Lawyers Must Be Present in the Moment

lawyer well-beingIf lawyers are not well and present in the moment, they cannot competently do their jobs. This was the clear message throughout the Mindfulness in Law Society’s 2018 national conference entitled, Mindfulness and the Path to Lawyer Well-Being.

The conference occurred on August 2, 2018 at Loyola University Chicago School of Law. Over 100 people attended this historic conference, the first-ever national mindful lawyering conference. I was lucky enough to be in attendance for this one-of-a-kind conference where lawyers from all over the country talked about the importance of mindfulness in the legal profession.

Mindfulness Is about Being Present

Attendees learned that mindfulness is a quality of the mind that strives to be fully present in the moment, accepting what is without any judgment. Judi Cohen, lawyer, mindfulness teacher, and founder of Warrior One, explained that with mindfulness, there is no wishing things are other than they are. The only moment is the present one.

The practice of mindfulness is particularly important for lawyers who are regularly under stress. The Mindfulness in Law Society reminded attendees that if this stress is not handled well, it can lead to things such as work addiction, sleep deprivation, job dissatisfaction, substance abuse, etc. A mindfulness practice such as meditation, yoga, or Qi Gong can help avoid all this by training the mind to be present and recognize what is happening before reacting. For example, it is not a problem to be angry. Rather, the problem comes when a person does not recognize they are angry because that is when the harshly-worded email is sent or yelling in court occurs without pausing before reacting. Many lawyers speaking at the conference also reminded people that a mindfulness practice does not have to be yoga or mediation if that does not work. Instead, such things as taking a walk or turning your phone off to be present during your morning commute are also mindfulness practices.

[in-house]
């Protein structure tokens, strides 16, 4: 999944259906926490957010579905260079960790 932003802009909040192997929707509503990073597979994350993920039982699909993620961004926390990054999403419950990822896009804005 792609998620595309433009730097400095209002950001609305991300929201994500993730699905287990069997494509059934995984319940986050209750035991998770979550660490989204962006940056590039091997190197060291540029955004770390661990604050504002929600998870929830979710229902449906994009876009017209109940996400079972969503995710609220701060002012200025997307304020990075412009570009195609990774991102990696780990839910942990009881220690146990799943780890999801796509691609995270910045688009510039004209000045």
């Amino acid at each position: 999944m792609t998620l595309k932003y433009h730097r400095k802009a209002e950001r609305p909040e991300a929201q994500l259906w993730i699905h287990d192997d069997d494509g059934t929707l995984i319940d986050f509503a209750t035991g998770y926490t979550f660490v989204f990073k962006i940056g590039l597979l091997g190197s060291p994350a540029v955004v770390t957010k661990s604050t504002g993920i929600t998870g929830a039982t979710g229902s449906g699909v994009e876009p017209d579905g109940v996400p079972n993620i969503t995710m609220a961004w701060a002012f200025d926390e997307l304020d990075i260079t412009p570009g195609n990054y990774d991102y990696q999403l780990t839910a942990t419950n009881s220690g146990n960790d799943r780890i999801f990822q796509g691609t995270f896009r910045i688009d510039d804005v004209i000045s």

The Impact of Being Present for Lawyers

Retired U.S. district court Judge Ricardo Urbina delivered the keynote address. Judge Urbina discussed how his longtime meditation practice helped him be a better judge. It allowed him to be more present, less reactive, and more efficient, and served him well in the many high-profile and high-stress cases he heard such as the Guantanamo Bay litigation.

In addition to a first-hand account from Judge Urbina about the benefits of mindfulness, conference attendees also learned about the scientific research on mindfulness from Dr. Judson Brewer.  Dr. Brewer explained the neuroscience behind the effectiveness of mindfulness training for dealing with lawyer stress and dissatisfaction, as well as how mindfulness can help lawyers break free from the mental habits that undermine well-being. The key, according to Dr. Brewer, is to understand how the habit starts so that it can be addressed. This is where a mindful practice plays a key role. Mindfulness drives a “wedge” between a craving or trigger and one’s behavior. It gives a person time to respond before they behave in a way that they will regret such as the angry email or yelling in court.


The conference also allowed time for attendees to discuss how they integrate mindfulness in their practices. Discussion included how the Mindfulness in the Law Society Law Student Division has brought more awareness and programming around mindfulness and well-being to law schools throughout the country. There are now more law school classes on mindfulness for lawyers. Some lawyers explained how they were able to develop a weekly sitting meditation group for their offices and the positive impact of these groups such as people better dealing with stress and being in a better mood. Another lawyer talked about how they take a few moments to sit quietly by themselves in their office before they meet with a client and how they are more present when they do this. The takeaway message was mindfulness is a necessary legal skill like research and writing.

I am happy to report that the first national mindful lawyering conference was a success. It provided attendees guidance, support, and inspiration. My biggest takeaway from the conference was I am not alone; a community of lawyers exists who realize the importance of mindfulness in the legal profession.  This conference should become an annual event along with others following in its footsteps. It is a critical time in the legal profession with such high numbers of lawyers and law students experiencing substance abuse and mental health issues and in society with civil discourse being tested. Therefore, it is even more important for lawyers to practice mindfulness so that they can be present and healthy to be the leaders society needs at this time.

If you are feeling some FOMO if you missed this conference, you can check out the sessions from the conference now online. Please share your thoughts and ideas about mindfulness in the law in the comments section below.

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